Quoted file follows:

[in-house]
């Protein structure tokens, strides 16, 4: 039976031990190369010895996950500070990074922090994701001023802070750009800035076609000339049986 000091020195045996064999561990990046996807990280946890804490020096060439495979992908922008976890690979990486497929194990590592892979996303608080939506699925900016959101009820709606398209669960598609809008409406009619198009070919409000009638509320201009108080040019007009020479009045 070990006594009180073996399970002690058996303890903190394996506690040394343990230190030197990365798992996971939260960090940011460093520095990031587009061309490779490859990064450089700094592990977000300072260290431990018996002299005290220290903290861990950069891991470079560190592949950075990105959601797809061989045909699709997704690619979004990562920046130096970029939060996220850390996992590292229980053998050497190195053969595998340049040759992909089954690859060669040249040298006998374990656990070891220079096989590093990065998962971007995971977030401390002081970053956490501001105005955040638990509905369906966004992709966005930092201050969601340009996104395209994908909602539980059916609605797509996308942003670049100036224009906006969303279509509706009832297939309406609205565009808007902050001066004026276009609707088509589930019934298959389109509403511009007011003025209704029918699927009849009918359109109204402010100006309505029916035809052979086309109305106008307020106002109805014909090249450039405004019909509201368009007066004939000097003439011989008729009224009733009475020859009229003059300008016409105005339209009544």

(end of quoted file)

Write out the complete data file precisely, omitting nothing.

[in-house]
């Protein structure tokens, strides 16, 4: 039976031990190369010895996950500070990074922090994701001023802070750009800035076609000339049986 000091020195045996064999561990990046996807990280946890804490020096060439495979992908922008976890690979990486497929194990590592892979996303608080939506699925900016959101009820709606398209669960598609809008409406009619198009070919409000009638509320201009108080040019007009020479009045 070990006594009180073996399970002690058996303890903190394996506690040394343990230190030197990365798992996971939260960090940011460093520095990031587009061309490779490859990064450089700094592990977000300072260290431990018996002299005290220290903290861990950069891991470079560190592949950075990105959601797809061989045909699709997704690619979004990562920046130096970029939060996220850390996992590292229980053998050497190195053969595998340049040759992909089954690859060669040249040298006998374990656990070891220079096989590093990065998962971007995971977030401390002081970053956490501001105005955040638990509905369906966004992709966005930092201050969601340009996104395209994908909602539980059916609605797509996308942003670049100036224009906006969303279509509706009832297939309406609205565009808007902050001066004026276009609707088509589930019934298959389109509403511009007011003025209704029918699927009849009918359109109204402010100006309505029916035809052979086309109305106008307020106002109805014909090249450039405004019909509201368009007066004939000097003439011989008729009224009733009475020859009229003059300008016409105005339209009544």